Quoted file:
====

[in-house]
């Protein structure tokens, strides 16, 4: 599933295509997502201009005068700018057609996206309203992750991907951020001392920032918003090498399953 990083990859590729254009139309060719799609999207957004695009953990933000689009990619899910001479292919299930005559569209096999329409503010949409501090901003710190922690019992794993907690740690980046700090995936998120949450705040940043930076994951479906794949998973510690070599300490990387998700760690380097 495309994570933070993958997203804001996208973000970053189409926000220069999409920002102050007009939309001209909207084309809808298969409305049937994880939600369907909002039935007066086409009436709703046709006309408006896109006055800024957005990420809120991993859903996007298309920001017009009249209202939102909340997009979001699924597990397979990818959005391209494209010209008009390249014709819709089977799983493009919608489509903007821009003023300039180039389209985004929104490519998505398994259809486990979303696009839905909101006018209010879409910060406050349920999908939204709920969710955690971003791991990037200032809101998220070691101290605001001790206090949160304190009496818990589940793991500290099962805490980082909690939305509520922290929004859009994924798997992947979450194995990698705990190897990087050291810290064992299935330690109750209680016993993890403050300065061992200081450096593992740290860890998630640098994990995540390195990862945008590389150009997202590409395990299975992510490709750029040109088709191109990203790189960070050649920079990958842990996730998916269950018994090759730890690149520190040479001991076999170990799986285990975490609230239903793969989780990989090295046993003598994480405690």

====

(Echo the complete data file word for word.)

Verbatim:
[in-house]
């Protein structure tokens, strides 16, 4: 599933295509997502201009005068700018057609996206309203992750991907951020001392920032918003090498399953 990083990859590729254009139309060719799609999207957004695009953990933000689009990619899910001479292919299930005559569209096999329409503010949409501090901003710190922690019992794993907690740690980046700090995936998120949450705040940043930076994951479906794949998973510690070599300490990387998700760690380097 495309994570933070993958997203804001996208973000970053189409926000220069999409920002102050007009939309001209909207084309809808298969409305049937994880939600369907909002039935007066086409009436709703046709006309408006896109006055800024957005990420809120991993859903996007298309920001017009009249209202939102909340997009979001699924597990397979990818959005391209494209010209008009390249014709819709089977799983493009919608489509903007821009003023300039180039389209985004929104490519998505398994259809486990979303696009839905909101006018209010879409910060406050349920999908939204709920969710955690971003791991990037200032809101998220070691101290605001001790206090949160304190009496818990589940793991500290099962805490980082909690939305509520922290929004859009994924798997992947979450194995990698705990190897990087050291810290064992299935330690109750209680016993993890403050300065061992200081450096593992740290860890998630640098994990995540390195990862945008590389150009997202590409395990299975992510490709750029040109088709191109990203790189960070050649920079990958842990996730998916269950018994090759730890690149520190040479001991076999170990799986285990975490609230239903793969989780990989090295046993003598994480405690």